21st March 2023
“As a GP, I know only too well the importance of supporting people with chronic diseases. This programme provides better healthcare outcomes for patients and allows them to become active partners in their own healthcare,” according to Dr Joe Gallagher, ICGP (Irish College of General Practitioners) Clinical Lead for Cardiovascular Disease.
Speaking about the HSE Chronic Disease Management (CDM) Programme, Dr Gallagher said the programme “supports GPs to identify and manage patients who are at risk of chronic disease or who have been diagnosed with one or more specified chronic diseases such as chronic obstructive pulmonary disease, asthma, cardiovascular disease or type 2 diabetes. It focuses on prevention, patient empowerment, early diagnosis and intervention, along with the provision of care as close to patients’ homes as possible.”
According to Dr Colm Henry, HSE Chief Clinical Officer, the programme is an example of the HSE’s “commitment to enhancing healthcare in the community and bringing care closer to where people live. As the programme is rolled out and fully implemented over time, it is envisaged that it will result in a reduction in hospital attendance by patients with the four conditions.”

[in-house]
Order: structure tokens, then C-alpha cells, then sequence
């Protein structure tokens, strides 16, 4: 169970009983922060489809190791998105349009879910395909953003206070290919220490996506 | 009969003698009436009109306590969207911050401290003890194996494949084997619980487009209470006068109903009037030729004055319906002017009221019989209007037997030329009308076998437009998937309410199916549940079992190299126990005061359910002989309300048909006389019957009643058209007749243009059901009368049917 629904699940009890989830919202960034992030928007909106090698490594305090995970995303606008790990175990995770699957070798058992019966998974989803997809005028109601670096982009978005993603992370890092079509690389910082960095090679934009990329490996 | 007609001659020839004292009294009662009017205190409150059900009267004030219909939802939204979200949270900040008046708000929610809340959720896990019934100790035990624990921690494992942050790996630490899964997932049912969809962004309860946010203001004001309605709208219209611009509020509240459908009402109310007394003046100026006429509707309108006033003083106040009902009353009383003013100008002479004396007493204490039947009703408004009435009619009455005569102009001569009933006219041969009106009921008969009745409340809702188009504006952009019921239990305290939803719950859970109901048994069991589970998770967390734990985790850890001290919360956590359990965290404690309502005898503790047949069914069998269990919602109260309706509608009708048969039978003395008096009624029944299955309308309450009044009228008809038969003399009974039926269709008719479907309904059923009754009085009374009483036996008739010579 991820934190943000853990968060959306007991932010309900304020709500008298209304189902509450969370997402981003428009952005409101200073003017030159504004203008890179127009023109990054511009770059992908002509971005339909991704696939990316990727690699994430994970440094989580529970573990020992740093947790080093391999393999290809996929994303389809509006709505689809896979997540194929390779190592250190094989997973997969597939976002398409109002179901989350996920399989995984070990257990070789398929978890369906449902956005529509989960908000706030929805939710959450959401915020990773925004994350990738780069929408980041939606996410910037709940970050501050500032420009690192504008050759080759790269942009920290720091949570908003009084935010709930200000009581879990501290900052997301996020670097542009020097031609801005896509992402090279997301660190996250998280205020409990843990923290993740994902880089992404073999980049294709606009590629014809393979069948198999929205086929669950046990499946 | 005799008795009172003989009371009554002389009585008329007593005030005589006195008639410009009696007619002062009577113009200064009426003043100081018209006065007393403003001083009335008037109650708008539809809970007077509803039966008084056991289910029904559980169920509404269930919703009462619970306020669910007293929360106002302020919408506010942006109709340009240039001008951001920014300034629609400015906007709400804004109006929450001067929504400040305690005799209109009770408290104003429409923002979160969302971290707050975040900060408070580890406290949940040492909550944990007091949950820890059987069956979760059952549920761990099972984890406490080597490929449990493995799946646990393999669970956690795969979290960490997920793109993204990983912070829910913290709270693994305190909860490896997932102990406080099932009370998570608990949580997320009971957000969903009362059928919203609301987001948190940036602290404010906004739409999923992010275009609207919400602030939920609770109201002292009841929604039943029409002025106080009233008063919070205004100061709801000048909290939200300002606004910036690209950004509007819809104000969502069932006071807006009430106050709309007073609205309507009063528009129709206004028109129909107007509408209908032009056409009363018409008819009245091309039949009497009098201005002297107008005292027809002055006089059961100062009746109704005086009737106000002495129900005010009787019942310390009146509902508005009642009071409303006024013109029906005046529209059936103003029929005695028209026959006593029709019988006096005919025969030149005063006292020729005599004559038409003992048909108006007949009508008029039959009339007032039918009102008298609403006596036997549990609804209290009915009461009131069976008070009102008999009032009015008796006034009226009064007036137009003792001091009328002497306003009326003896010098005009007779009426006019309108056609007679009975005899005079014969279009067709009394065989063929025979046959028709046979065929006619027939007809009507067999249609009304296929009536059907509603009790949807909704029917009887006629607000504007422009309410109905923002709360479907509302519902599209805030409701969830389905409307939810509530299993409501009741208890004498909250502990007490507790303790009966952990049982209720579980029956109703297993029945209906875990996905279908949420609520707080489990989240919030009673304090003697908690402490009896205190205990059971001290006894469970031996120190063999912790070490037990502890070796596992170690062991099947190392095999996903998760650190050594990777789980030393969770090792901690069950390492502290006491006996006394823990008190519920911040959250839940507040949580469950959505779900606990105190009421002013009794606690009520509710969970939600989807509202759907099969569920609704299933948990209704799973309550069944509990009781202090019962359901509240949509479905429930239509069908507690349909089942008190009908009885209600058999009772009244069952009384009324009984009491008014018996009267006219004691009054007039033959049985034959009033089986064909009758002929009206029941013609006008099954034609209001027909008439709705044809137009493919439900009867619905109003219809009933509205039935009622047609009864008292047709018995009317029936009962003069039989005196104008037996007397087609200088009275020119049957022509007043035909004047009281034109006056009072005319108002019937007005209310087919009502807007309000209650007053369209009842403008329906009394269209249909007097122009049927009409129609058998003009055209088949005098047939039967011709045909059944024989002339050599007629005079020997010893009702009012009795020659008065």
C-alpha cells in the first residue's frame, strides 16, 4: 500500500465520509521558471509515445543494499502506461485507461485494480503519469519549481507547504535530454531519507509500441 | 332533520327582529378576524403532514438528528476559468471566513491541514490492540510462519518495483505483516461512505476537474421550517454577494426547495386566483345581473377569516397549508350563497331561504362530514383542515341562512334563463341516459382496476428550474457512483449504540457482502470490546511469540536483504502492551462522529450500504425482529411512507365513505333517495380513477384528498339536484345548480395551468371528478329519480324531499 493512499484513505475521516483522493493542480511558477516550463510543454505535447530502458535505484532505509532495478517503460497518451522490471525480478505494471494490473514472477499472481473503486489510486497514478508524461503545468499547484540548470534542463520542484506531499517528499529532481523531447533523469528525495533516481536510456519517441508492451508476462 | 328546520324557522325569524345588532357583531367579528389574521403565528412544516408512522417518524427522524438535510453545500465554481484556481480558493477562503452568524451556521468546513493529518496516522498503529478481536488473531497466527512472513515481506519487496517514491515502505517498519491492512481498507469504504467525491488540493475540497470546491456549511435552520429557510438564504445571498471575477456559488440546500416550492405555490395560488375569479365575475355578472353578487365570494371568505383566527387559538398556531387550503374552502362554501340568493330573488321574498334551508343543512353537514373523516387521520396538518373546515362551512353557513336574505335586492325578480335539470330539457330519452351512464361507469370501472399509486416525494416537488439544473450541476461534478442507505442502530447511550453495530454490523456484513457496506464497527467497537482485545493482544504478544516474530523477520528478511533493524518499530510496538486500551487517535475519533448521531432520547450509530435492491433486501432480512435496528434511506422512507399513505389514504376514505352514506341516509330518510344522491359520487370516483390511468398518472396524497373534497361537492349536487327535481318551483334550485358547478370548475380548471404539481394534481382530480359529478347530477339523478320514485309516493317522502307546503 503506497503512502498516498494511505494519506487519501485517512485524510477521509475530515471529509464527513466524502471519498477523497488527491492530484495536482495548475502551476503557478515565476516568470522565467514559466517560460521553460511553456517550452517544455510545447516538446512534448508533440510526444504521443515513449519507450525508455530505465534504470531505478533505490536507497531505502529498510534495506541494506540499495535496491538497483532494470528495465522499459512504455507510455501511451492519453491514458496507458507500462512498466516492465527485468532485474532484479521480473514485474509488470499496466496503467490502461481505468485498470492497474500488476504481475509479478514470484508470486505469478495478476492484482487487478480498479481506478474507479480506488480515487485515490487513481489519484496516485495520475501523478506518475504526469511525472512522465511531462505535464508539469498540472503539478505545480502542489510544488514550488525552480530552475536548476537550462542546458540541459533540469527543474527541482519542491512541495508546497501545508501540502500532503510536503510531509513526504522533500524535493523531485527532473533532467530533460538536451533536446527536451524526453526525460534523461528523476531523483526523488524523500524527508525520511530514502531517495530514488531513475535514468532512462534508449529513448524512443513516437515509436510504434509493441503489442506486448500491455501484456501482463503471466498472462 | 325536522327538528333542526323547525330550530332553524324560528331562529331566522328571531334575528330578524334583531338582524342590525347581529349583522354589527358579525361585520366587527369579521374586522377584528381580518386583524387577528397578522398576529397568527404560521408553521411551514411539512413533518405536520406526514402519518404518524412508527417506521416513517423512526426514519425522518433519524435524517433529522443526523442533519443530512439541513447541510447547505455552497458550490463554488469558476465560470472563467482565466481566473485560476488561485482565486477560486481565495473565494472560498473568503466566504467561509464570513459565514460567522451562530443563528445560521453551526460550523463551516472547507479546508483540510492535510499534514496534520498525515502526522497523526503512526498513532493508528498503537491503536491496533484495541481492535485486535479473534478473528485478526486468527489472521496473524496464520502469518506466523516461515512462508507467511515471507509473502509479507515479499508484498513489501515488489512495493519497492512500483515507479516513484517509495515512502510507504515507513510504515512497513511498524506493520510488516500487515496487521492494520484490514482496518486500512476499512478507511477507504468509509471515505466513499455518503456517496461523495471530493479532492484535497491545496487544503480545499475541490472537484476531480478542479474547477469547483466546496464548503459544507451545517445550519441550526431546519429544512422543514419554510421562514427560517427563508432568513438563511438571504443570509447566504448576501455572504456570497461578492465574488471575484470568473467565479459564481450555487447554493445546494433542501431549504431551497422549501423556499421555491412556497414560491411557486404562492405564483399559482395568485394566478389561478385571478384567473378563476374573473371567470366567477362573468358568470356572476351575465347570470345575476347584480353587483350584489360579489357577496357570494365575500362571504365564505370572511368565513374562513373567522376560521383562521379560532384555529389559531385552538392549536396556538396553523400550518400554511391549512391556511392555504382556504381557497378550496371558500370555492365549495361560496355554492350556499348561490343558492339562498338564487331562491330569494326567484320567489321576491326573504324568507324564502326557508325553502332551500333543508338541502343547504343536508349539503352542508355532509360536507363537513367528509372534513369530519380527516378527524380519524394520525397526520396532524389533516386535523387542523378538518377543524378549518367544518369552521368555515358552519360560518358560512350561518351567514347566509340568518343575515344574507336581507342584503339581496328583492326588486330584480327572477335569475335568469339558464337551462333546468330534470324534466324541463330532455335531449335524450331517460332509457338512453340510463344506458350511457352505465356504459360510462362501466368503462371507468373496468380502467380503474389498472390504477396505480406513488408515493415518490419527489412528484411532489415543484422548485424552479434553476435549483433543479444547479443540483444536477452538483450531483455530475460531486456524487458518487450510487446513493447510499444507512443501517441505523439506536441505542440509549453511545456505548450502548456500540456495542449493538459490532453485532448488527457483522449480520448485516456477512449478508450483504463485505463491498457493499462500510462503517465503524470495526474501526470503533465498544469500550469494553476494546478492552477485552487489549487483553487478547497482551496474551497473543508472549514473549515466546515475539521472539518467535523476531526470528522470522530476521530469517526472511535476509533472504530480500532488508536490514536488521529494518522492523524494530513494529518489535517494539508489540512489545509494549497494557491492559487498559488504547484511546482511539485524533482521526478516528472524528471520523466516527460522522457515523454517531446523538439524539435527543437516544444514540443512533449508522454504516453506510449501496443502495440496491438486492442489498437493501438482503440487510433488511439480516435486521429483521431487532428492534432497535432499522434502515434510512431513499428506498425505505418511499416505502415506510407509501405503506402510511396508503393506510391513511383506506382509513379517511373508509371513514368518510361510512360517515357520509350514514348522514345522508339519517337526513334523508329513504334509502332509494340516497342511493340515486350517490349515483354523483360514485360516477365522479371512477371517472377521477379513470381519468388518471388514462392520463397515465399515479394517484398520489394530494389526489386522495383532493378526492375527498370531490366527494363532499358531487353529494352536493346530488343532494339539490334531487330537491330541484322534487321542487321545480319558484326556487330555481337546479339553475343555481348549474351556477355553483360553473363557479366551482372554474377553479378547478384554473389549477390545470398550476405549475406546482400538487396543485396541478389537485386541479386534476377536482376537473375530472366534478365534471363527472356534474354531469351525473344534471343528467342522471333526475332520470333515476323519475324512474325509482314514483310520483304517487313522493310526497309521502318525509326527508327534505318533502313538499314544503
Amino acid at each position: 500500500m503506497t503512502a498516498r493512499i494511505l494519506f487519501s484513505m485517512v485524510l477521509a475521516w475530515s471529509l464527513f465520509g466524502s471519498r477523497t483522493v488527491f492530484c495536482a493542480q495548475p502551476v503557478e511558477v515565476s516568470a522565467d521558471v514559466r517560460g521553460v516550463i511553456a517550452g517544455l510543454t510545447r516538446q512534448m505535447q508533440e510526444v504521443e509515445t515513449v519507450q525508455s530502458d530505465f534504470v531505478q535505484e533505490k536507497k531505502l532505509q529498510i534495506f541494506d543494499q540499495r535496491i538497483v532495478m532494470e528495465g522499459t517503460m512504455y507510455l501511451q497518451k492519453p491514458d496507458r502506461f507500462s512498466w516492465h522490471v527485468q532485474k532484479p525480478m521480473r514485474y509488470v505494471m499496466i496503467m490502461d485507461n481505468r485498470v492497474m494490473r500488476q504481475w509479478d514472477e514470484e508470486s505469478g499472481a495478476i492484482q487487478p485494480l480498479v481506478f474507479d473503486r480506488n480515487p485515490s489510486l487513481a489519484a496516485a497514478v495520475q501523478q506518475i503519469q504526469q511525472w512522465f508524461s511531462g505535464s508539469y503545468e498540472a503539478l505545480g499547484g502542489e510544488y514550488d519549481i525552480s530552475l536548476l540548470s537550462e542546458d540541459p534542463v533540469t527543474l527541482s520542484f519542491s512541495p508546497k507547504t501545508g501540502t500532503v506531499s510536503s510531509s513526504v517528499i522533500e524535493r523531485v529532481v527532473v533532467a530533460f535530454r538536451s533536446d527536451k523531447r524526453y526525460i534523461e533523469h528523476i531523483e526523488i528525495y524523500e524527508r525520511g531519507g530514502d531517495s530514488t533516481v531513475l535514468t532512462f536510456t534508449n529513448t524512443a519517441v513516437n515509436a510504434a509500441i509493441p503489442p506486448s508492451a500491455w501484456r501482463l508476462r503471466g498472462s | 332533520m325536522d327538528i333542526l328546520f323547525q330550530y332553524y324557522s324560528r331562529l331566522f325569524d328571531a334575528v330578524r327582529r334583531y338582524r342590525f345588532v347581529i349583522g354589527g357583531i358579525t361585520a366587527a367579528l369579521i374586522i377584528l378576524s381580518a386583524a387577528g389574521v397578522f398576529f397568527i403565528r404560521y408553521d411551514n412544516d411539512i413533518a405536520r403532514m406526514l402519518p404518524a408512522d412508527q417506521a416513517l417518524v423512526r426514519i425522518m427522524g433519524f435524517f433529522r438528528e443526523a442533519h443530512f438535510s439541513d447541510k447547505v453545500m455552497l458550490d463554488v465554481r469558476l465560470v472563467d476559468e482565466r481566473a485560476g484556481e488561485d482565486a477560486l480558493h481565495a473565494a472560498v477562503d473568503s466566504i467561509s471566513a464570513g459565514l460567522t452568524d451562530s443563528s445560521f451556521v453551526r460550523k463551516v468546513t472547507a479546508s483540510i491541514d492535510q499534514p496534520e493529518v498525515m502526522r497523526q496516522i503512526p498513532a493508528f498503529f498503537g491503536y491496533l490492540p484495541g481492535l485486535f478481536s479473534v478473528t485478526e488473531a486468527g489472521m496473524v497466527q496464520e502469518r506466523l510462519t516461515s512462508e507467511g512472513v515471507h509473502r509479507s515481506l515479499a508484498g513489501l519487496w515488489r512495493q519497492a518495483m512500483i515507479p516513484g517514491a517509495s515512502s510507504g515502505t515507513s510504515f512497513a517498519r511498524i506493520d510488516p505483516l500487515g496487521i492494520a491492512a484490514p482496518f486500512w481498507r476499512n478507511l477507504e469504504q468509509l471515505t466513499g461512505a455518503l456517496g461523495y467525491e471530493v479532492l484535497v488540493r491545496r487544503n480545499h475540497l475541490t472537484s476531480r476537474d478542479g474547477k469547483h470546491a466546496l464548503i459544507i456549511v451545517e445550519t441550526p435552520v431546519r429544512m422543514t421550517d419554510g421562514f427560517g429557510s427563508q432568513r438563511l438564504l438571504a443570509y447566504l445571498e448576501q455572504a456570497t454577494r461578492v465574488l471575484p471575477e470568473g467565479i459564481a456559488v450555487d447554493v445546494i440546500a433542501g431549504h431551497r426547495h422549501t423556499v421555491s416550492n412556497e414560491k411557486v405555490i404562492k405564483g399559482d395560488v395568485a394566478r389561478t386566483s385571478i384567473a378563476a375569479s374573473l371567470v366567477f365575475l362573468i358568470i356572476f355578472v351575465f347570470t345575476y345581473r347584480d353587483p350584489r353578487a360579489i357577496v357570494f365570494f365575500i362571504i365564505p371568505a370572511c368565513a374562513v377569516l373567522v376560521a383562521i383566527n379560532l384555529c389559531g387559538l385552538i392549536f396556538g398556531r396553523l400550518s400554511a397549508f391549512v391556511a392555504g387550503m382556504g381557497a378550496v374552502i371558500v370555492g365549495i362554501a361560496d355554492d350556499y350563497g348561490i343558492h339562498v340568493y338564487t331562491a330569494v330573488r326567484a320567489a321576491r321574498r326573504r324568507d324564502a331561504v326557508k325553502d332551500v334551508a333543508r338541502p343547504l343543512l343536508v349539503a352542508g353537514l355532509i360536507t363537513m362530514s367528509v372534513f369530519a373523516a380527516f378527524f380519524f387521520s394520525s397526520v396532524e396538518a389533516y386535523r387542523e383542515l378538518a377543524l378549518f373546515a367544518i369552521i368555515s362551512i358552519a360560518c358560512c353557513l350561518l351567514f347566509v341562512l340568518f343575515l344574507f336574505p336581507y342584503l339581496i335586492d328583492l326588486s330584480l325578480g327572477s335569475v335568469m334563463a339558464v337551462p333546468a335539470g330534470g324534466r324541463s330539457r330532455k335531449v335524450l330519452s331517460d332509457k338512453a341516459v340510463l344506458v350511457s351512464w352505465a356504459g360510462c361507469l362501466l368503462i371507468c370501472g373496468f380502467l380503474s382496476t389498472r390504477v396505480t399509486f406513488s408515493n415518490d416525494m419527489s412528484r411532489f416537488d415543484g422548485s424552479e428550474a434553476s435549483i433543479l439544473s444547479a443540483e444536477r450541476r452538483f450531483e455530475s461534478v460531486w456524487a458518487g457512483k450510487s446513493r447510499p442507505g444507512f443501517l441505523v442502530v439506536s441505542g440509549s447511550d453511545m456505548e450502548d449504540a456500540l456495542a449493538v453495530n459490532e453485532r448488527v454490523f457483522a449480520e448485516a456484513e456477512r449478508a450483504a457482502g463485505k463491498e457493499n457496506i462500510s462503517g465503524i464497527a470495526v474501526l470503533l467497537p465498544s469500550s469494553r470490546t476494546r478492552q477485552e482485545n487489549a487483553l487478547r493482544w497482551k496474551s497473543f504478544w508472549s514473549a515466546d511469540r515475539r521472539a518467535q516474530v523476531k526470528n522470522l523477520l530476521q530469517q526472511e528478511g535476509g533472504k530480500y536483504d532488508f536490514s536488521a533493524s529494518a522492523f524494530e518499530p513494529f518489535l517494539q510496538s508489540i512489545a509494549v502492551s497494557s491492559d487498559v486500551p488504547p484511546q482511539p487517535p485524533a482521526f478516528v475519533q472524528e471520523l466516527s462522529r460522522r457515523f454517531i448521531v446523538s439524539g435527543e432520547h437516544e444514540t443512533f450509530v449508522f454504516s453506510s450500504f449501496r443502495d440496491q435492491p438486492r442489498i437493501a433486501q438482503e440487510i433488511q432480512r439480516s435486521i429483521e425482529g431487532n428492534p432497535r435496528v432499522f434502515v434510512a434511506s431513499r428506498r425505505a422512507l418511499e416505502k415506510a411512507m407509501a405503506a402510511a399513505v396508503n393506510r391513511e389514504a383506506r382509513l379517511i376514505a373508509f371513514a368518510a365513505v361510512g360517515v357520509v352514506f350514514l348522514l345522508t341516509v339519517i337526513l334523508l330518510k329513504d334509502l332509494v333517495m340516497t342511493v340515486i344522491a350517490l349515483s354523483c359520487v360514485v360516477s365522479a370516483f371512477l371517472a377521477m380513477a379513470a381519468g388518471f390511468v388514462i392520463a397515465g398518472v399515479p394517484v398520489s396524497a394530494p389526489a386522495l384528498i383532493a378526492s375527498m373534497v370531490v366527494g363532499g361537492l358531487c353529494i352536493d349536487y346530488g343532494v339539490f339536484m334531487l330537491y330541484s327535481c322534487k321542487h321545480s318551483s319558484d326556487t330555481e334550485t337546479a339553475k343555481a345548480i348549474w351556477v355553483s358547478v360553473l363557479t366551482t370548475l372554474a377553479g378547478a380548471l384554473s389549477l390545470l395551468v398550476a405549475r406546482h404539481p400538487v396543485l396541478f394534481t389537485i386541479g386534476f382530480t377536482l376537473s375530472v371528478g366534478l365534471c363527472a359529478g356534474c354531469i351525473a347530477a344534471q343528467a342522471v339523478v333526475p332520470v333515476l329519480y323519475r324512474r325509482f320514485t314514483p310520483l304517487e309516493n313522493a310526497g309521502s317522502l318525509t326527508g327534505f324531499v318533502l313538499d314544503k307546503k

For Alan Corrigan, participation in the programme has been beneficial after a stroke almost six years ago. A patient of Dr Gallagher’s, Alan explains how his stroke was diagnosed following a visit to University Hospital Waterford: “I was watching television one evening and the colour seemed to go all funny on it. I wasn’t right for a couple of days so I went to the optician to get my eyes tested. He told me he didn’t like the look of my left eye and advised me to go to Waterford Hospital for a check-up. I went that same day and was diagnosed with having had a minor stroke.”
Alan explains that as part of the programme, he now attends locally on an agreed timeframe:
“I come in to see Denise, the Practice Nurse, and she takes my bloods and my blood pressure. I find it very beneficial because I know I am getting this review done every six months. It’s great to have that interaction and know that you are being looked after. It puts your mind at ease.”
New Cancer Research Clinic at Tallaght University Hospital
A new Cancer Research Clinic, the first and only one of its kind in Ireland, has been established at Tallaght University Hospital (TUH). The new Testicular Survivorship Clinic is conducting research to try and discover new treatments for patients who have had the disease.
Galway University Hospitals first with incisionless surgery
Galway University Hospitals, (GUH), has become the first hospital in Ireland to introduce an ‘incisionless’ minimally invasive surgery to help correct blockages of the oesophagus.